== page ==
Scientific Laws, Dogma & Revolution

The global awakening has created an intellectual revolution.

Individuals are questioning their realities; and self-educating on a wide variety of topics. Why is it that so many people see science as a threat to their belief system? According to the English Oxford Dictionary, a law of nature (philosophy) is “a body of unchanging moral principles regarded as a basis for all human conduct, or a regularly occurring or apparently inevitable phenomenon observable in human society”.

Life can be a bit of a mysterious irony. Through history, dogmatic individuals have had a difficulty accepting the idea of nature being ruled by physical laws because it dismisses God’s omnipotence. Stephen Hawking, in his book The Grand Design, states: “In 1277 Bishop Tempier of Paris, acting on the instructions of Pope John XXI, published a list of 219 errors or heresies that were to be condemned… Interestingly, Pope John was killed by the effects of the law of gravity a few months later when the roof of his palace fell on him”.

Even though the concept of natural law first made its impact in the seventeenth century during the scientific revolution when Kepler came up with his laws of planetary motion; we still have people today who refuse to even open their minds to the possibility of the universe being understood because they blindly believe that “the lord works in mysterious ways”—  a sentence often misattributed to the Bible; yet, It isn’t found in the book.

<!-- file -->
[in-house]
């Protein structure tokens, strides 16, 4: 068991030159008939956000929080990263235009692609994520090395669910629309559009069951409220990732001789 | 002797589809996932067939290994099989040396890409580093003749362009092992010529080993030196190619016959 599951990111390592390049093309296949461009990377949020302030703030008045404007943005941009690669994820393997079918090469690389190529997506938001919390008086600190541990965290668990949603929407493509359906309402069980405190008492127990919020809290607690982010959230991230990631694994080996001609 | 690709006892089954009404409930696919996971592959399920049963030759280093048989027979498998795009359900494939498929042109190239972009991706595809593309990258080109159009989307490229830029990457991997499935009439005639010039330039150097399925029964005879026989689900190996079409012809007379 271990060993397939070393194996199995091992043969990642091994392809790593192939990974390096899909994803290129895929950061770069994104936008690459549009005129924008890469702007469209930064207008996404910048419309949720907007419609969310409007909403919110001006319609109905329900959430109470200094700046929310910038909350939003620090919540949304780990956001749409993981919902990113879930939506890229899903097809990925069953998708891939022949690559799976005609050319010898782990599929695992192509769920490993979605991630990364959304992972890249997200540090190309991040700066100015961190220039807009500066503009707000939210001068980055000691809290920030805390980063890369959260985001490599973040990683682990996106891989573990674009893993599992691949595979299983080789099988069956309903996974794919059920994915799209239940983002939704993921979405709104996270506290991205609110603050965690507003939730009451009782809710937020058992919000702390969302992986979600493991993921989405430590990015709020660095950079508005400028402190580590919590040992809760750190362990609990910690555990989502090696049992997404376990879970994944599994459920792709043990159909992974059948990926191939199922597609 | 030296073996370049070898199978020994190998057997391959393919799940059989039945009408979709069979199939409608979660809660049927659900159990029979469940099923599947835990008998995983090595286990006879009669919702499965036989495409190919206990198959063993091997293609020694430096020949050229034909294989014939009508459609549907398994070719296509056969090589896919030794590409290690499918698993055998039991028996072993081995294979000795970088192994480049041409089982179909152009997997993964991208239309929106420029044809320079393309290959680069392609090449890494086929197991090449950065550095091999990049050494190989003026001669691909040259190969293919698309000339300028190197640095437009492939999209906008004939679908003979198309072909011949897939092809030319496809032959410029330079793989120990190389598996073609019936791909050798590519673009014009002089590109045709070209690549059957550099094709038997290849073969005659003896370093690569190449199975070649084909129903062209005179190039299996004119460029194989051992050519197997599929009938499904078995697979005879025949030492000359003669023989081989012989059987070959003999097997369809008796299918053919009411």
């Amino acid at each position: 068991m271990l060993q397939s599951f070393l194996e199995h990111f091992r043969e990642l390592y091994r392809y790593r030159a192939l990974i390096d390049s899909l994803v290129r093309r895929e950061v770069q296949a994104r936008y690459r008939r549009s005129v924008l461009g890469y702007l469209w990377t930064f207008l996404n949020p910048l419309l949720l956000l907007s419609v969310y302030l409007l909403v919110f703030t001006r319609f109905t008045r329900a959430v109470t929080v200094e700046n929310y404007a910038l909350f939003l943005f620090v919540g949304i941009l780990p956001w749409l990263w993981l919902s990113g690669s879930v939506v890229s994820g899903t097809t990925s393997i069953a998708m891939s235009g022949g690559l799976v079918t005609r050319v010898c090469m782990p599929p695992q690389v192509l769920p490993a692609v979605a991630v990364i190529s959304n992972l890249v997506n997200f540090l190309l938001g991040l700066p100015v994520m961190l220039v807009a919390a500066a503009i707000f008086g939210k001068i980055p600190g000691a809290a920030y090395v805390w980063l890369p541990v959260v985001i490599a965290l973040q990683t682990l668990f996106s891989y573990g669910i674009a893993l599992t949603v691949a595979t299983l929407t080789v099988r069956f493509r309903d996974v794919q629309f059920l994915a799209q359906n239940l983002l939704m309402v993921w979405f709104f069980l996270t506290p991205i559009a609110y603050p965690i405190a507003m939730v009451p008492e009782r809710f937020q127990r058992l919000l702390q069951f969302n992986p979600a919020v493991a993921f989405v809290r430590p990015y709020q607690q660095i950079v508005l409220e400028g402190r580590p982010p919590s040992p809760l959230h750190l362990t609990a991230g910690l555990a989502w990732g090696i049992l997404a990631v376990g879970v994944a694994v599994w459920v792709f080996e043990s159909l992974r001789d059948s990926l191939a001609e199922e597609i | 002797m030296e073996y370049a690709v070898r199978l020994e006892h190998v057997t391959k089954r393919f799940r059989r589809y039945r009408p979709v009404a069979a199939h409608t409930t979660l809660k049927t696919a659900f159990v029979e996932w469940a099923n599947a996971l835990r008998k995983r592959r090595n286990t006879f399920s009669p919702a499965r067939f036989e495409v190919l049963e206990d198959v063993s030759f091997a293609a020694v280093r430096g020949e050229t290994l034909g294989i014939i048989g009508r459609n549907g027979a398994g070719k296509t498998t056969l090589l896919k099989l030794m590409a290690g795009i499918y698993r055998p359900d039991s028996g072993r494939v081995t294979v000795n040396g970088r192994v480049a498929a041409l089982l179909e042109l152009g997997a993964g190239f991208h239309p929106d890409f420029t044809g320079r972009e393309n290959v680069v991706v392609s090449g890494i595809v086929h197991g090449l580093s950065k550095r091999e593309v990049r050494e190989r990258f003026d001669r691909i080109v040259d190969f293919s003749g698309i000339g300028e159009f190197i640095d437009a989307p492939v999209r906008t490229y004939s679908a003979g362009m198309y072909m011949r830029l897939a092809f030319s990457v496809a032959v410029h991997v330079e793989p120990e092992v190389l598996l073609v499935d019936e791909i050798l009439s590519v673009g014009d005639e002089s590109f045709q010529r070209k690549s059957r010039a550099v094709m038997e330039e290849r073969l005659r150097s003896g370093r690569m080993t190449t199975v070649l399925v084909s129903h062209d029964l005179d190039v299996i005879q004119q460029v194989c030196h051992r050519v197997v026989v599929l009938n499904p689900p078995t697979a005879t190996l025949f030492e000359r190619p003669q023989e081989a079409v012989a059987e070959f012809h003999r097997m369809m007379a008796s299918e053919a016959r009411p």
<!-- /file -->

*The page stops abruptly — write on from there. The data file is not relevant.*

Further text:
René Descartes (1596 –1650) claimed that laws of nature are valid in all places at all times, and don’t necessarily require a conscious mind behind the processes. Often, these derive from the initial conditions, which determine the patterns of evolution. In science, it is possible to predict outcomes based on the the initial conditions of anything. In other words, by learning how something begins, it is possible to establish the laws of nature that govern the particular phenomena.

Isaac Newton’s (1643-1727) laws of motion and gravity were seen as a “godsend” by other intellectuals in the era. Because his theories were highly illustrated and elaborated within the mathematical framework, these became the pillars of many scientific principles that are still taught today. Alexander Pope (1688-1744) stated in his poetry: “Nature and nature’s laws lay hid in night: God said, let Newton be! And all was light”, as a way to praise the enlightening works of the revolutionary physicist and mathematician.

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